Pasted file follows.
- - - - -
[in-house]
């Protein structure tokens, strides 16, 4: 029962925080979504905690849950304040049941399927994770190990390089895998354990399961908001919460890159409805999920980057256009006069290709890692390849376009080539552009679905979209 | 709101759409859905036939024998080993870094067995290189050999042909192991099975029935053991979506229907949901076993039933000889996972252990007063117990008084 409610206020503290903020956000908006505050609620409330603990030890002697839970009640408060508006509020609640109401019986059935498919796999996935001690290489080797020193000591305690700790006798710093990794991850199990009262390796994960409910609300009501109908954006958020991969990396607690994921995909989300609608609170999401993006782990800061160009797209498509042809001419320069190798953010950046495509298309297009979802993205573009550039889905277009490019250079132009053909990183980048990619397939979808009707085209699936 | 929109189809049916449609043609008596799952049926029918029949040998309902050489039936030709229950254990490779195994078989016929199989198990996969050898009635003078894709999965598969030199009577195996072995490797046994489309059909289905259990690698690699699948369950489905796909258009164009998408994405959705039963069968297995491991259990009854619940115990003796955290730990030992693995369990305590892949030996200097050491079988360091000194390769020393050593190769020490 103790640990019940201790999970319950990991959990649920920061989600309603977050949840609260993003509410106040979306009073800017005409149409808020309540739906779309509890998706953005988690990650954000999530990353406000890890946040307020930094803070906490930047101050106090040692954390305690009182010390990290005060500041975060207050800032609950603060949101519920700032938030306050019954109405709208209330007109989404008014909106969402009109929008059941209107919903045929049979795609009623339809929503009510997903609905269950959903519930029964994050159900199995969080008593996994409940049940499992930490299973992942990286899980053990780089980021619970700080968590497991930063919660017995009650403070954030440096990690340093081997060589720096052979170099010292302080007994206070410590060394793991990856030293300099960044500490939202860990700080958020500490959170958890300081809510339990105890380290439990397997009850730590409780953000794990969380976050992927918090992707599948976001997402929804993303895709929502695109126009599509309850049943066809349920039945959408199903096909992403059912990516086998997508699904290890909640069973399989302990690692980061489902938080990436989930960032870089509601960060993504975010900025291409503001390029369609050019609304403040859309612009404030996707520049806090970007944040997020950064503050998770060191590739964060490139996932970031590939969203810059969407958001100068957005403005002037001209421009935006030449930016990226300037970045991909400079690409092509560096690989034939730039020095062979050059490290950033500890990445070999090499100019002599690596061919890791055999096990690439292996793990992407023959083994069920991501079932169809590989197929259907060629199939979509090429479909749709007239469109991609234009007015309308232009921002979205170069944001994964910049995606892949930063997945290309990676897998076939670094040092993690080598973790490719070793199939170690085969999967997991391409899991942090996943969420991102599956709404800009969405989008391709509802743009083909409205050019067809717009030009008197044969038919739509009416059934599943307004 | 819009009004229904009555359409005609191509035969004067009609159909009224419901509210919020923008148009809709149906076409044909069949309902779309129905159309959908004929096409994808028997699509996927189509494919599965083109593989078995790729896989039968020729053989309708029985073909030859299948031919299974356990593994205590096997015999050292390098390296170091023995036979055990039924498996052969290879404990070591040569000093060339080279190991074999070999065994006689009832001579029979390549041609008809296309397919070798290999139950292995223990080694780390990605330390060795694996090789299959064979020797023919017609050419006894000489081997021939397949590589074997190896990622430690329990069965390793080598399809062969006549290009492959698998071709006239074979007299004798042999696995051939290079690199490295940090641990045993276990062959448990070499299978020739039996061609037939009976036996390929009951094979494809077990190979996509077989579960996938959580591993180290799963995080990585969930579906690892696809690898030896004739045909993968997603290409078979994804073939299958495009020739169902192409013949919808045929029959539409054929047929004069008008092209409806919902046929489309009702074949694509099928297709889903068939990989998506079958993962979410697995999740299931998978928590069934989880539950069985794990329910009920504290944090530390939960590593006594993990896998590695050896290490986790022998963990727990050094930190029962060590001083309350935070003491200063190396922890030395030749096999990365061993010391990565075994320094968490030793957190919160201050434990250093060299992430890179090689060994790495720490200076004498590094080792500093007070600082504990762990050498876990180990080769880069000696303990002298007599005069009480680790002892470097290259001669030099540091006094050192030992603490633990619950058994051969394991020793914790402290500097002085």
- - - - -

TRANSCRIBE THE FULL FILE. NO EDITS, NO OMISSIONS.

[in-house]
């Protein structure tokens, strides 16, 4: 029962925080979504905690849950304040049941399927994770190990390089895998354990399961908001919460890159409805999920980057256009006069290709890692390849376009080539552009679905979209 | 709101759409859905036939024998080993870094067995290189050999042909192991099975029935053991979506229907949901076993039933000889996972252990007063117990008084 409610206020503290903020956000908006505050609620409330603990030890002697839970009640408060508006509020609640109401019986059935498919796999996935001690290489080797020193000591305690700790006798710093990794991850199990009262390796994960409910609300009501109908954006958020991969990396607690994921995909989300609608609170999401993006782990800061160009797209498509042809001419320069190798953010950046495509298309297009979802993205573009550039889905277009490019250079132009053909990183980048990619397939979808009707085209699936 | 929109189809049916449609043609008596799952049926029918029949040998309902050489039936030709229950254990490779195994078989016929199989198990996969050898009635003078894709999965598969030199009577195996072995490797046994489309059909289905259990690698690699699948369950489905796909258009164009998408994405959705039963069968297995491991259990009854619940115990003796955290730990030992693995369990305590892949030996200097050491079988360091000194390769020393050593190769020490 103790640990019940201790999970319950990991959990649920920061989600309603977050949840609260993003509410106040979306009073800017005409149409808020309540739906779309509890998706953005988690990650954000999530990353406000890890946040307020930094803070906490930047101050106090040692954390305690009182010390990290005060500041975060207050800032609950603060949101519920700032938030306050019954109405709208209330007109989404008014909106969402009109929008059941209107919903045929049979795609009623339809929503009510997903609905269950959903519930029964994050159900199995969080008593996994409940049940499992930490299973992942990286899980053990780089980021619970700080968590497991930063919660017995009650403070954030440096990690340093081997060589720096052979170099010292302080007994206070410590060394793991990856030293300099960044500490939202860990700080958020500490959170958890300081809510339990105890380290439990397997009850730590409780953000794990969380976050992927918090992707599948976001997402929804993303895709929502695109126009599509309850049943066809349920039945959408199903096909992403059912990516086998997508699904290890909640069973399989302990690692980061489902938080990436989930960032870089509601960060993504975010900025291409503001390029369609050019609304403040859309612009404030996707520049806090970007944040997020950064503050998770060191590739964060490139996932970031590939969203810059969407958001100068957005403005002037001209421009935006030449930016990226300037970045991909400079690409092509560096690989034939730039020095062979050059490290950033500890990445070999090499100019002599690596061919890791055999096990690439292996793990992407023959083994069920991501079932169809590989197929259907060629199939979509090429479909749709007239469109991609234009007015309308232009921002979205170069944001994964910049995606892949930063997945290309990676897998076939670094040092993690080598973790490719070793199939170690085969999967997991391409899991942090996943969420991102599956709404800009969405989008391709509802743009083909409205050019067809717009030009008197044969038919739509009416059934599943307004 | 819009009004229904009555359409005609191509035969004067009609159909009224419901509210919020923008148009809709149906076409044909069949309902779309129905159309959908004929096409994808028997699509996927189509494919599965083109593989078995790729896989039968020729053989309708029985073909030859299948031919299974356990593994205590096997015999050292390098390296170091023995036979055990039924498996052969290879404990070591040569000093060339080279190991074999070999065994006689009832001579029979390549041609008809296309397919070798290999139950292995223990080694780390990605330390060795694996090789299959064979020797023919017609050419006894000489081997021939397949590589074997190896990622430690329990069965390793080598399809062969006549290009492959698998071709006239074979007299004798042999696995051939290079690199490295940090641990045993276990062959448990070499299978020739039996061609037939009976036996390929009951094979494809077990190979996509077989579960996938959580591993180290799963995080990585969930579906690892696809690898030896004739045909993968997603290409078979994804073939299958495009020739169902192409013949919808045929029959539409054929047929004069008008092209409806919902046929489309009702074949694509099928297709889903068939990989998506079958993962979410697995999740299931998978928590069934989880539950069985794990329910009920504290944090530390939960590593006594993990896998590695050896290490986790022998963990727990050094930190029962060590001083309350935070003491200063190396922890030395030749096999990365061993010391990565075994320094968490030793957190919160201050434990250093060299992430890179090689060994790495720490200076004498590094080792500093007070600082504990762990050498876990180990080769880069000696303990002298007599005069009480680790002892470097290259001669030099540091006094050192030992603490633990619950058994051969394991020793914790402290500097002085």